Monday, June 16, 2014


In order to make sense of Bonhoeffer’s ethical development, including the emergence of his pacifism, it is vital to see the relationship between the Barcelona lecture on Christian ethics and Discipleship in terms of a transition from one theological whole to another. The endorsement of violence in the first thought structure is merely a part of the overall ethical and theological foundations that legitimate such an endorsement. So also, the peace ethic in Discipleship makes sense only within the framework of its own foundation theological commitments.—Bonhoeffer the Assassin?, page 127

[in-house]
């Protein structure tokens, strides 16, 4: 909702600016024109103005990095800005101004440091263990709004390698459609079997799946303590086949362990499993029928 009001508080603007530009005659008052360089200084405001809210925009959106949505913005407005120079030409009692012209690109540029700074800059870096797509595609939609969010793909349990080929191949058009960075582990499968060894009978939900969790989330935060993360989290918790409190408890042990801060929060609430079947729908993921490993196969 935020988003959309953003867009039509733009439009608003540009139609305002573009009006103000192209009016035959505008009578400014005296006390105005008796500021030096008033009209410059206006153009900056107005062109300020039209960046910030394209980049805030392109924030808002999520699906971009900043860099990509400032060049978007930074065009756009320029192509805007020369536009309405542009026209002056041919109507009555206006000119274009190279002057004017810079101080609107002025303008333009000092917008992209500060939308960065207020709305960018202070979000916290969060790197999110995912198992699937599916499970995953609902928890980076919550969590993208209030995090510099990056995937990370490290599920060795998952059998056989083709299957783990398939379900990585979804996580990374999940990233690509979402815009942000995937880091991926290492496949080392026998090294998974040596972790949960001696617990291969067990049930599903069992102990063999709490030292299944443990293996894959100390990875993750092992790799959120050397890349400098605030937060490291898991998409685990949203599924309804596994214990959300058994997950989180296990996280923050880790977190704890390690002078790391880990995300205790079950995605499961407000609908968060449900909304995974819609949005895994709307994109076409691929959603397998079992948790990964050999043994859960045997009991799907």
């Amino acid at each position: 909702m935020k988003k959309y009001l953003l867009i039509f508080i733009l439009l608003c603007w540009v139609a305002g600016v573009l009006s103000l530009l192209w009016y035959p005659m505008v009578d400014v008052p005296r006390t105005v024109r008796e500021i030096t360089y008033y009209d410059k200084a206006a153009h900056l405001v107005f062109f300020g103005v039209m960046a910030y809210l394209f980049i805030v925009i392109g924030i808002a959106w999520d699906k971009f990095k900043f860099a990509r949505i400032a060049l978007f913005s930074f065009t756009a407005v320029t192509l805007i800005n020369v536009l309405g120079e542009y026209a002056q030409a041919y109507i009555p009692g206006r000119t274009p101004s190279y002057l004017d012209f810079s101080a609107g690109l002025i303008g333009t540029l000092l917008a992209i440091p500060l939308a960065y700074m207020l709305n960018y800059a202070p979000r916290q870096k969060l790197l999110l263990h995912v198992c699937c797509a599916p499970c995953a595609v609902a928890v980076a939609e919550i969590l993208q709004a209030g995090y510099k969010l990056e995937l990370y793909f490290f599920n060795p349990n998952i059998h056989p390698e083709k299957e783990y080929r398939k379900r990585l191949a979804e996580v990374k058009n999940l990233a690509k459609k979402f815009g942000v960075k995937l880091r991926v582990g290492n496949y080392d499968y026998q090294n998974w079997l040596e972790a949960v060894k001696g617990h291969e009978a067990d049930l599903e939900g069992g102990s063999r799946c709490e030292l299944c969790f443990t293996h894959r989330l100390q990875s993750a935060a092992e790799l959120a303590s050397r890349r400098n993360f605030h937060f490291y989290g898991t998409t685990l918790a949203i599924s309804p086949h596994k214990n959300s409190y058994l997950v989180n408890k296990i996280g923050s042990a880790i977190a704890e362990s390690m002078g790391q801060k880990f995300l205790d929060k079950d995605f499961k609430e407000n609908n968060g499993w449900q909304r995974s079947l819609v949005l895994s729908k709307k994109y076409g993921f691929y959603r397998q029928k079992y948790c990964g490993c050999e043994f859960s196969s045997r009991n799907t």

<idle musing>
In other words, it wasn't just a minor adjustment that could easily be gone back on. It was a radical paradigm shift. In order to argue that Bonhoeffer later repented of his pacifism, we need to find a similar radical shift. The authors will argue we don't find that shift.

While I agree with them, I don't buy their argument that Bonhoeffer wasn't really actively involved in the resistance and the plot to kill Hitler. More on that later, when I write the review of the book as a whole.
</idle musing>

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